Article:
After receiving an overview of the City's budgetary framework, constraints and proposed budget efficiency/reduction measures, the Budget Task Force has been evaluating ideas generated by City departments and make recommendations for $1.5 million in budget reductions in the upcoming fiscal year's budget, and a minimum of $2.5 million in reductions for 2021 through 2025.
The task force has recommended retaining fee waivers for building and safety review and planning review for childcare and affordable housing, but opted to raise fees for other projects before the City. Members also voted to eliminate 90-minutes of free parking in downtown structures, reducing the grace period to 60 minutes in year one, and then to 30 minutes in year two.
Downtown Santa Monica, Inc. and its Board of Directors has strongly advocated for retaining the 90-minutes grace period as an incentive for residents to visit their downtown to run errands.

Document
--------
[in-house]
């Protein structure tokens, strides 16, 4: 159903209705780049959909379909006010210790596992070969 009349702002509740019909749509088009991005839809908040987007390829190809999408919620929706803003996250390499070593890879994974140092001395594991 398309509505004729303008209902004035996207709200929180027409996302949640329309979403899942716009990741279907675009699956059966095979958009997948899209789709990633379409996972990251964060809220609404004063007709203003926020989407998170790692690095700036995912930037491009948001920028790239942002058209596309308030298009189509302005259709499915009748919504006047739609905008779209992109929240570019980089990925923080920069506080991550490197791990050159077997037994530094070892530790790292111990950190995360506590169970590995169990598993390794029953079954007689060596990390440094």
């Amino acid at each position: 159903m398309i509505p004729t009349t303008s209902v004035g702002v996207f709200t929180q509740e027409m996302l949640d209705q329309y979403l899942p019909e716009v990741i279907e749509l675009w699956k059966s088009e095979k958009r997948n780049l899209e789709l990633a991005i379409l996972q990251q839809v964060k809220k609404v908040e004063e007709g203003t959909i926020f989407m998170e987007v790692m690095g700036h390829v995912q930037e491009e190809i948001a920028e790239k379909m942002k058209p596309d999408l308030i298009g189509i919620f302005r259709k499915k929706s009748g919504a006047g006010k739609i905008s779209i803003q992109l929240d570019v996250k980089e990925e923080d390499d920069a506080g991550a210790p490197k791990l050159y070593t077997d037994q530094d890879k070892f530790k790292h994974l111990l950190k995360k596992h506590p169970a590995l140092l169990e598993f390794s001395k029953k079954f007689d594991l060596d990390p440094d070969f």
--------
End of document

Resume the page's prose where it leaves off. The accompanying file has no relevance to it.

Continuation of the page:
"At a time when we are going to property owners and asking them to invest in the Third Street Promenade for the good of our downtown and the city as a whole, we don't feel they should be trying to balance their budget on the backs of the customers who drive downtown revenues," said Kathleen Rawson, DTSM's chief executive officer.
It is believed that by increasing parking rates more people will opt to take public transit or alternative means of getting downtown. And that is true. Survey data has shown that only half of downtown visitors arrive in a private vehicle. But as fewer people park their cars in downtown structures, less revenue is generated. Rates would have to rise considerably to generate the same amount of money for the City that has been collected in years past.